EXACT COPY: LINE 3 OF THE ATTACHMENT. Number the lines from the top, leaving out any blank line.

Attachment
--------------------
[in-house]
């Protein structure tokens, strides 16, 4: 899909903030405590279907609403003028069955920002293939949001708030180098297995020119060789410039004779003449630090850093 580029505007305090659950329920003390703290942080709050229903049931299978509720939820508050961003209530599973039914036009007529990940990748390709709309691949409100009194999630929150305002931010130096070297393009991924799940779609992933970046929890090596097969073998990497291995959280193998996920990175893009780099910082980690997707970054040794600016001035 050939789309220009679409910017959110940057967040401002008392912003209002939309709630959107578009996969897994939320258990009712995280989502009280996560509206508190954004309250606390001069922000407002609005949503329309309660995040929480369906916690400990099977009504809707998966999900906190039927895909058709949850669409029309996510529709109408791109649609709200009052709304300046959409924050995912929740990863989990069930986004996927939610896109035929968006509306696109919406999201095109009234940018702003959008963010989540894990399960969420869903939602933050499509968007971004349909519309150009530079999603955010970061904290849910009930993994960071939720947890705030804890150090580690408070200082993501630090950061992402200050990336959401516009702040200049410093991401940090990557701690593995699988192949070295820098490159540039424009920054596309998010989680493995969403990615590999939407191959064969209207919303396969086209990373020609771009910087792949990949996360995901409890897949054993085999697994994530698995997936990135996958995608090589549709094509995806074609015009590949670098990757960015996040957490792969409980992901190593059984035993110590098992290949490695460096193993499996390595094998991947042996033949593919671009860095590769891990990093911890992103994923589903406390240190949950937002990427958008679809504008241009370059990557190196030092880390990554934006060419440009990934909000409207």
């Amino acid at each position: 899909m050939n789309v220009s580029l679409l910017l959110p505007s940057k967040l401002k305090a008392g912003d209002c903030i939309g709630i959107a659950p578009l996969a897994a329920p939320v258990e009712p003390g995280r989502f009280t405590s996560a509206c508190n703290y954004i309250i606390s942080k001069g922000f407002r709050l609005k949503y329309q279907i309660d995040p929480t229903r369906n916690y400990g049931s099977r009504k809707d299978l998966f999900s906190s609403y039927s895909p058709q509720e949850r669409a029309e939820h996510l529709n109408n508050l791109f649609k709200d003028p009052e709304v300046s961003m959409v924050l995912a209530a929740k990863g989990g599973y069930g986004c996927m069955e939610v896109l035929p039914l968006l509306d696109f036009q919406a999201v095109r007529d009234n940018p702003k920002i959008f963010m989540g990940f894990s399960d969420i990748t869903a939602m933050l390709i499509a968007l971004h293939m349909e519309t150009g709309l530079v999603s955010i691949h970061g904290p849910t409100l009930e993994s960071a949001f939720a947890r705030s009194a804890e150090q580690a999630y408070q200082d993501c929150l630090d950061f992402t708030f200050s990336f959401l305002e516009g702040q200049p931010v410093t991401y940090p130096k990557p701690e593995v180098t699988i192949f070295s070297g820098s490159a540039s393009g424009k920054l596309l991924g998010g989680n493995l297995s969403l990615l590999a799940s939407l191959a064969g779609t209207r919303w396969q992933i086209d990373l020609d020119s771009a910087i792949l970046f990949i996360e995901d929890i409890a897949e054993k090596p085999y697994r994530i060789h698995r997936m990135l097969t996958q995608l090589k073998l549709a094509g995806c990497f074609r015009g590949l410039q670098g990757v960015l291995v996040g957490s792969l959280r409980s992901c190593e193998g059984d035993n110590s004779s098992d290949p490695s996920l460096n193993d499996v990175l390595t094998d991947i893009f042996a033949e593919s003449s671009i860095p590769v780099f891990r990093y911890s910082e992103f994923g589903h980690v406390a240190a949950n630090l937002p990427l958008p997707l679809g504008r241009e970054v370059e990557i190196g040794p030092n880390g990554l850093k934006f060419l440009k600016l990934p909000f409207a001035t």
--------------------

């Amino acid at each position: 899909m050939n789309v220009s580029l679409l910017l959110p505007s940057k967040l401002k305090a008392g912003d209002c903030i939309g709630i959107a659950p578009l996969a897994a329920p939320v258990e009712p003390g995280r989502f009280t405590s996560a509206c508190n703290y954004i309250i606390s942080k001069g922000f407002r709050l609005k949503y329309q279907i309660d995040p929480t229903r369906n916690y400990g049931s099977r009504k809707d299978l998966f999900s906190s609403y039927s895909p058709q509720e949850r669409a029309e939820h996510l529709n109408n508050l791109f649609k709200d003028p009052e709304v300046s961003m959409v924050l995912a209530a929740k990863g989990g599973y069930g986004c996927m069955e939610v896109l035929p039914l968006l509306d696109f036009q919406a999201v095109r007529d009234n940018p702003k920002i959008f963010m989540g990940f894990s399960d969420i990748t869903a939602m933050l390709i499509a968007l971004h293939m349909e519309t150009g709309l530079v999603s955010i691949h970061g904290p849910t409100l009930e993994s960071a949001f939720a947890r705030s009194a804890e150090q580690a999630y408070q200082d993501c929150l630090d950061f992402t708030f200050s990336f959401l305002e516009g702040q200049p931010v410093t991401y940090p130096k990557p701690e593995v180098t699988i192949f070295s070297g820098s490159a540039s393009g424009k920054l596309l991924g998010g989680n493995l297995s969403l990615l590999a799940s939407l191959a064969g779609t209207r919303w396969q992933i086209d990373l020609d020119s771009a910087i792949l970046f990949i996360e995901d929890i409890a897949e054993k090596p085999y697994r994530i060789h698995r997936m990135l097969t996958q995608l090589k073998l549709a094509g995806c990497f074609r015009g590949l410039q670098g990757v960015l291995v996040g957490s792969l959280r409980s992901c190593e193998g059984d035993n110590s004779s098992d290949p490695s996920l460096n193993d499996v990175l390595t094998d991947i893009f042996a033949e593919s003449s671009i860095p590769v780099f891990r990093y911890s910082e992103f994923g589903h980690v406390a240190a949950n630090l937002p990427l958008p997707l679809g504008r241009e970054v370059e990557i190196g040794p030092n880390g990554l850093k934006f060419l440009k600016l990934p909000f409207a001035t």